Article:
US3112739A - Valve tappets of internal combustion engines - Google Patents

Valve tappets of internal combustion engines Download PDF

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Publication number
US3112739A
US3112739A US5692360A US3112739A US 3112739 A US3112739 A US 3112739A US 5692360 A US5692360 A US 5692360A US 3112739 A US3112739 A US 3112739A
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Prior art keywords
valve
cam
tappet
movable assembly
internal combustion
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Expired - Lifetime
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Peras Lucien
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Regie Nationale des Usines Renault
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Renault SAS
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    • FMECHANICAL ENGINEERING; LIGHTING; HEATING; WEAPONS; BLASTING
    • F01MACHINES OR ENGINES IN GENERAL; ENGINE PLANTS IN GENERAL; STEAM ENGINES
    • F01LCYCLICALLY OPERATING VALVES FOR MACHINES OR ENGINES
    • F01L1/00Valve-gear or valve arrangements, e.g. lift-valve gear
    • F01L1/12Transmitting gear between valve drive and valve
    • F01L1/14Tappets; Push rods
    • YGENERAL TAGGING OF NEW TECHNOLOGICAL DEVELOPMENTS; GENERAL TAGGING OF CROSS-SECTIONAL TECHNOLOGIES SPANNING OVER SEVERAL SECTIONS OF THE IPC; TECHNICAL SUBJECTS COVERED BY FORMER USPC CROSS-REFERENCE ART COLLECTIONS [XRACs] AND DIGESTS
    • Y10TECHNICAL SUBJECTS COVERED BY FORMER USPC
    • Y10TTECHNICAL SUBJECTS COVERED BY FORMER US CLASSIFICATION
    • Y10T74/00Machine element or mechanism
    • Y10T74/21Elements
    • Y10T74/2101Cams
    • Y10T74/2107Follower

Description

Dec. 3, 1963 1.. PERAS VALVE TAPPETS OF INTERNAL COMBUSTION ENGINES 5 Sheets-Sheet 1 Filed Sept. 19. 1960 Dec. 3, 1963 PE RAS 3,112,739

V ALVE TAPPETS 0F INTERNAL-COMBUSTION ENGINES Filed 59151:. 19, 1960 5 Sheets-Sheet 2 Dec. 3, 1963 PERAS VALVE TAPPETS OF INTERNAL COMBUSTION ENGINES 5 Sheets-Sheet 3 Filed Sept. 19. 1960 Dec. 3, 1963 L. PERAS VALVE TAPPETS OF INTERNAL COMBUSTION ENGINES 5 Sheets-Sheet 4 Filed Sept. 19, 1960 Fig. 73

Fig, 12

Dec. 3, 1963 L. PERAS 3,112,739

VALVE TAPPETS OF INTERNAL COMBUSTION ENGINES Filed Sept. 19. 1960 5 Sheets-Sheet 5 United States Patent -ance, assignor to Regie Na- In all volumetric apparatus utilizing a compressible fluid for their operation and comprising a positively driven distribution system, the inertia of the 1 d is taken in account when determining the characteristics of this distribution system. When the rate of operation of the apparatus is selected once for all and kept to a constant value, there is no difficulty in determining mathematically and experimentally the optimum timing characteristics.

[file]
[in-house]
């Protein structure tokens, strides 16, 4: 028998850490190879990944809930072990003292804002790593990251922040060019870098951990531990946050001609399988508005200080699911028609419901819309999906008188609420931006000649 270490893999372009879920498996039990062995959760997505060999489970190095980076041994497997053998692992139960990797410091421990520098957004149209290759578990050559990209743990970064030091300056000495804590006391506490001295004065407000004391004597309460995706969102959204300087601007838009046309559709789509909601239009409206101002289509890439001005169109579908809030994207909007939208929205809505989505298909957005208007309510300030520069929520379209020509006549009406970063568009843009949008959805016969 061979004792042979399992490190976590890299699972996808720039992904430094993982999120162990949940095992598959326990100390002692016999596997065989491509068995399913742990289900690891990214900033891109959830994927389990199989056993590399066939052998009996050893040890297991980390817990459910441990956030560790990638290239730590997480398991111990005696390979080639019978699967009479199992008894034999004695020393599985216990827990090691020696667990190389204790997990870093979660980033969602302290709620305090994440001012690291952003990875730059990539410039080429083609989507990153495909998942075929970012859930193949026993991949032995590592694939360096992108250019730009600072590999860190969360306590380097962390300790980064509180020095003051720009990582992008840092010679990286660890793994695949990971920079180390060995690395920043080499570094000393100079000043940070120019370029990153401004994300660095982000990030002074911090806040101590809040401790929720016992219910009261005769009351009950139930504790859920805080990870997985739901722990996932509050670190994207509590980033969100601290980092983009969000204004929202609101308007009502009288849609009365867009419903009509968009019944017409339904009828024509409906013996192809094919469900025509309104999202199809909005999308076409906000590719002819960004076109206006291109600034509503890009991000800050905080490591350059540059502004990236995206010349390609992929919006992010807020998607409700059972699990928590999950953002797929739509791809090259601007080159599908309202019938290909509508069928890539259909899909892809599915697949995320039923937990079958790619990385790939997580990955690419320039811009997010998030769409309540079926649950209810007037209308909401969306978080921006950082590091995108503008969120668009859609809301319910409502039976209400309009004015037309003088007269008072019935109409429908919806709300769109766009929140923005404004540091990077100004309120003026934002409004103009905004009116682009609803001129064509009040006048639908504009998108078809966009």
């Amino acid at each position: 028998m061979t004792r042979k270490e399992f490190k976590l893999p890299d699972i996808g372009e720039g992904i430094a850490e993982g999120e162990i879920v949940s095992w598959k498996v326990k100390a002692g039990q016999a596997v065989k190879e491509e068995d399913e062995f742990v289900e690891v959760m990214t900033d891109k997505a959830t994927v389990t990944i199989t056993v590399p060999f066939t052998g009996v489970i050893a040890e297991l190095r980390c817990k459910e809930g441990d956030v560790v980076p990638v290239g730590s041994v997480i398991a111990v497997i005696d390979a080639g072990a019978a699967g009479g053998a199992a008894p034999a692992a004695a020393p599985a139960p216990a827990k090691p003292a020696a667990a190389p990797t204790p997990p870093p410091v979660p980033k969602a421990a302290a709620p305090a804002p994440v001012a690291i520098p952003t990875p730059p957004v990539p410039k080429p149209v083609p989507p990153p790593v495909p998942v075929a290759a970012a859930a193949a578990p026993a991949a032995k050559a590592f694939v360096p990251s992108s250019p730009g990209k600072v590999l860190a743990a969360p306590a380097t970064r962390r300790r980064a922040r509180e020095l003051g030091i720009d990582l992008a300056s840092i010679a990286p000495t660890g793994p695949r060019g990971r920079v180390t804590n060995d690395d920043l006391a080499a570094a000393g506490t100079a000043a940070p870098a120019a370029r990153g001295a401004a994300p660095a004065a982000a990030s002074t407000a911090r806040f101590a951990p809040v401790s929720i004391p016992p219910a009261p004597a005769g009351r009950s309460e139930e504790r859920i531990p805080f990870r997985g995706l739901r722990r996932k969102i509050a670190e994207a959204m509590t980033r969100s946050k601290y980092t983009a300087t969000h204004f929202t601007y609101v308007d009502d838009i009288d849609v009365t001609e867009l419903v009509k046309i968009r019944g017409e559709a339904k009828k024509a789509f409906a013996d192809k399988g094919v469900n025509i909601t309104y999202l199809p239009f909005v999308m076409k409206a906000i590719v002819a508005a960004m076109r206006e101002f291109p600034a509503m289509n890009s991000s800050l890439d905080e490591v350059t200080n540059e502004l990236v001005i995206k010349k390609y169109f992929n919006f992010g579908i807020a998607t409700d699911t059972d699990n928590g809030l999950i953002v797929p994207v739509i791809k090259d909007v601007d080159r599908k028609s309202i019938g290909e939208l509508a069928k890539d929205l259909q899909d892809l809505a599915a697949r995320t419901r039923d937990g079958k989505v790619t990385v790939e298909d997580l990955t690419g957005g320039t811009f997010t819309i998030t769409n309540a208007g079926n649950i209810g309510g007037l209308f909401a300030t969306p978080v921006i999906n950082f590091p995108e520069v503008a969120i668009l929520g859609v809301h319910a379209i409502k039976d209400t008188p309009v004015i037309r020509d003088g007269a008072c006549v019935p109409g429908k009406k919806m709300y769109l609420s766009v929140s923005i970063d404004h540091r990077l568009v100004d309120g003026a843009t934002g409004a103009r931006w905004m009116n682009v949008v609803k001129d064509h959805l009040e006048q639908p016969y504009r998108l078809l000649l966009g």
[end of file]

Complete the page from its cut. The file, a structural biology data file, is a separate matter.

When the rate of operation is extremely variable, as in the case notably or" four-stroke engines or" vehicles, whether of the spark-ignition or compression-ignition type, it is not poss le to establish characteristics giving the maximum efficiency at all speeds since the inertia of the fluid used particularly variable. A compromise must be adhered to which causes the results to be partially sacrificed in the region of the (upper or lower) is of operation.

Notably, it shoul be desirable that at very low speed the inlet opening and exhaust closing take place in close vi '-'y of the top dead center, and that the inlet closing and exhaust opening take place in close vicinity of the bottom dead center, whilst at high speed the valves open with a substantial lead and close with a substantial lag. The various compromises chosen by the manufacturers favour one or the other limit without proving fully satisfactory from the dual point of view of permissible average pressures and ndicated efficiencies, or, in other words, fuel consumption.

Various propositions have already been made and tested with a view to retard the valve closing as the spec increases, but they do not solve the problem of valveopening lead and may even create a particularly detrimental valve-opening lag.

it is the primary object of the present invention to pro vide a mechanical means for either increasin the lead and lag of a valve (the term lead denoting the quantity by which a valve opens before the piston has reached top or bottom dead center, and the term lag the quantity by which the valve closes after the piston has reached bottom dead center) as the speed increases from a given cam normally designed for low-speed operation, or inversely decreasing the lead and lag of a valve as the speed decreases from a given cam normally designed for maximum speed operation.

This invention consists in superposing to the normal movement of translation of the cam-responsive tappet a movement of rotation which, by causing an angular displacement of the tappet base tangent to the cam contour, will introduce a lead or lag in the beginning or in the end or" the cam-controlled movement of translation.

This additional movement of rotation may be obtained by providing adequate complementary mechanical means.

By way of example, and without limiting the practical actuation of tits invention to this specific arrangement, a typical form of embodiment of a device ensuring a halffree rotation of the valve tappet will now be described,

ice

this device utilizing a cam designed for high-speed operation. In this arrangement, the valve lead is reduced and the valve lag increased (or, in other words, the valve opening is retarded and the valve closing is advanced) as the speed decreases. This arrangement is illustrated diagrammatically in the accompanying drawings, wherein:

FIGURE 1 is a cross-section of one portion of an engine, which illustrates a valve tappet arrangement according to this invention;

FIGURE 2 is a fragmentary section taken upon the line ll-ll or" 'F-lG. l;

FIGURES 3, 4, 5, 6 and 7 are diagrammatic views showing the cam and tappet assembly during the diiferent phases of its operation;

FIGURE 8 is a diagram showing the law governing the valve lift as a function of the cam angle in the case of two extreme engine speeds;

FIGURE 9 is a vertical section shoving a typical assembly constructed according to the teachings of this invention, the section being taken upon the line 1-1 of FIG. 10;

FlGURE 1G another vertical section taken upon the line X-X of 9;

FEGURE 11 is another vertical section taken upon the line Ill-Ill of FlG. l0; and

FZGURES 12 to 19 illustrate all the positions which the movable assembly and the cam-shaft may assume in two cam positions spaced apart, FIGS. 12 to 15 illustratin the case of high speeds FIGS. 16 to 19 the case of low speeds.

Referring first to 1, the reference numeral 1 designates the engine cylinder loch casting in which too camshaft Z is iournaled. This camshaft carries a cam 3, which may be an inlet or an exhaust cam; this cam controls the valve (not shown) through the usual members, that is a tappet 4 and a push-rod 5 actuating the valve rocker (not shown).